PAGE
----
JSA thrives on its debates: meaningful arguments between well informed teenagers with the goal of understanding and resolution. These discussions aren’t about just scoring points and winning like many other debate organizations, and the only judges are your peers, who will decide how to vote (“yes” or “no” on the resolution) at the end of the round. However, one can win a Best Speaker gavel by being voted on by their peers. JSA, in addition to making use of a traditional parliamentary style (two speakers, a moderator, and a volunteer, impromptu group of subsequent speakers), also features alternatives styles: Speed Chess, thought talk discussions, schizophrenia, gavel debates, historical impersonations, etc. The many styles give everyone a chance to find their debate “niche” where they feel most comfortable sharing their opinions, and, for veteran debaters, a chance to spice things up with different modes of discourse.
This is a shortened version of the debate handbook with the most vital information about debates.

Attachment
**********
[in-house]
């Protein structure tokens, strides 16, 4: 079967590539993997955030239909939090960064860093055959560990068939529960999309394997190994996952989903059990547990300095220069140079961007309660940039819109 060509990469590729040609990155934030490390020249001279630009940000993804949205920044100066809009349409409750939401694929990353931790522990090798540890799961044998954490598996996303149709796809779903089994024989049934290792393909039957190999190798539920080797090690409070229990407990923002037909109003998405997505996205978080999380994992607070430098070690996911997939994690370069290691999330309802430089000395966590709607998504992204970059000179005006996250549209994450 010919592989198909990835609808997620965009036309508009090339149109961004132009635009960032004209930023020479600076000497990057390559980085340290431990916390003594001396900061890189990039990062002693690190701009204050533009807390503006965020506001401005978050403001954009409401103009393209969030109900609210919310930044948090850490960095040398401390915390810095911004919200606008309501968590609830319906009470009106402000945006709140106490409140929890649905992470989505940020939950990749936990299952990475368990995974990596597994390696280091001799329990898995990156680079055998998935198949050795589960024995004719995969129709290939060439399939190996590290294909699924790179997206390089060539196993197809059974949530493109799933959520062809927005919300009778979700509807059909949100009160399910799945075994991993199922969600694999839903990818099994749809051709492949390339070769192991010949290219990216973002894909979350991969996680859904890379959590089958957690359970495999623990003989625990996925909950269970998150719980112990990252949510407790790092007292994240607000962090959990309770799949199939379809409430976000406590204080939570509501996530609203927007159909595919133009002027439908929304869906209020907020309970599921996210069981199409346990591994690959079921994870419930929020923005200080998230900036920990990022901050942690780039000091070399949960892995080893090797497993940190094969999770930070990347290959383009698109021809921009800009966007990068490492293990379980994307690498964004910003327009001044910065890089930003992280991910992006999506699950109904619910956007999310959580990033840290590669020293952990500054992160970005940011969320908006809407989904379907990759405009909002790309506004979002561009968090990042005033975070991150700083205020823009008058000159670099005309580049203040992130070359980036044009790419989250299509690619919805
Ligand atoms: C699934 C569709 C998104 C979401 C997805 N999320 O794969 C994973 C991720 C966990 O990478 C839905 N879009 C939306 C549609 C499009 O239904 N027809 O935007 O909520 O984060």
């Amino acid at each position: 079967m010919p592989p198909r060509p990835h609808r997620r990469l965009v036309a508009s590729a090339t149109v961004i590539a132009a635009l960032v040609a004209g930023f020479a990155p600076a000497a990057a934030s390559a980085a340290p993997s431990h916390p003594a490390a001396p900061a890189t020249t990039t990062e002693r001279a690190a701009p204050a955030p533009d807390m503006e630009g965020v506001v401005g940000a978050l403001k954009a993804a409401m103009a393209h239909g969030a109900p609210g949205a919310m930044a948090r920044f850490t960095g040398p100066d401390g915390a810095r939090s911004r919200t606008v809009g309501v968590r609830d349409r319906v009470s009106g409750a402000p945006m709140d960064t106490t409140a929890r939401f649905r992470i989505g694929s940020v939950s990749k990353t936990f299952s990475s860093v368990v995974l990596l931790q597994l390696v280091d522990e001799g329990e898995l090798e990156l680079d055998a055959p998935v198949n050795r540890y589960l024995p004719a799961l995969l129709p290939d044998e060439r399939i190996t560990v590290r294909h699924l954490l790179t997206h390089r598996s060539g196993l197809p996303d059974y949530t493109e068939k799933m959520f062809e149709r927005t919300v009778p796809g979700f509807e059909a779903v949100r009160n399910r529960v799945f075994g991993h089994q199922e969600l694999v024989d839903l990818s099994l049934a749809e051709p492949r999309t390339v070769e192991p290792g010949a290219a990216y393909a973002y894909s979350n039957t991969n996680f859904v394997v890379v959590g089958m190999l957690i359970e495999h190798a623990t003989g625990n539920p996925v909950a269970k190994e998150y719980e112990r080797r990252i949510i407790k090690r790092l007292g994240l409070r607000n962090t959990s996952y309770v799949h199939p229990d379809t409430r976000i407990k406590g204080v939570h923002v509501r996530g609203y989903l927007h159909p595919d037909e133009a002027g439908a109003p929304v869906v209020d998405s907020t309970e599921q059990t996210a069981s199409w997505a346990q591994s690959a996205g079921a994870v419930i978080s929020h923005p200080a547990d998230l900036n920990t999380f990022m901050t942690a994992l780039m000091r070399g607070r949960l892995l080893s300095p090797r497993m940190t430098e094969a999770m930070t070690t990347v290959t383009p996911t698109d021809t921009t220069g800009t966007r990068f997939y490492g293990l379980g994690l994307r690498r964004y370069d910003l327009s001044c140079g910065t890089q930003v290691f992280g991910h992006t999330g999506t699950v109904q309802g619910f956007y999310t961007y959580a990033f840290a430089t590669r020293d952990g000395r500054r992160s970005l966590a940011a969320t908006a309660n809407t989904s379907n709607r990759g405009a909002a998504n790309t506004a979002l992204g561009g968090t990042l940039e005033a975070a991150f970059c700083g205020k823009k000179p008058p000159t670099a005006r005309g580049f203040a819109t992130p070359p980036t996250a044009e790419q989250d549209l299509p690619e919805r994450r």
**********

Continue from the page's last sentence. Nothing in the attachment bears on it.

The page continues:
The full length debate handbook goes more in depth and provides more information on debates and the debating process. It includes information on how to prepare and support an argument along with other useful material.
A moderator has the responsibility of keeping structure in the debate. These guidelines will help uphold those responsibilities.
Thought Talks are another important activity that help make your meetings more engaging, check out the handbook above.
This guide outlines the most essential parts of moderating a thought talk, the steps to start it and effective tips to keep the audience engaged and the conversation continuous.
This document is helpful in guiding and assisting moderators through the steps they have to take during a debate. New moderators especially will find this walk-through helpful and veterans may use it as an extra tool just in case!
Identifying and avoiding logical fallacies is necessary for all debaters to establish a solid claim and not undermine their entire stance, the document above lists the most common fallacies to avoid.
A curated list of over 150+ resolutions ranging from numerous topics for chapter use.
This dictionary lists common terminology used in debates and thought talks that all members should be aware of and know the meanings of.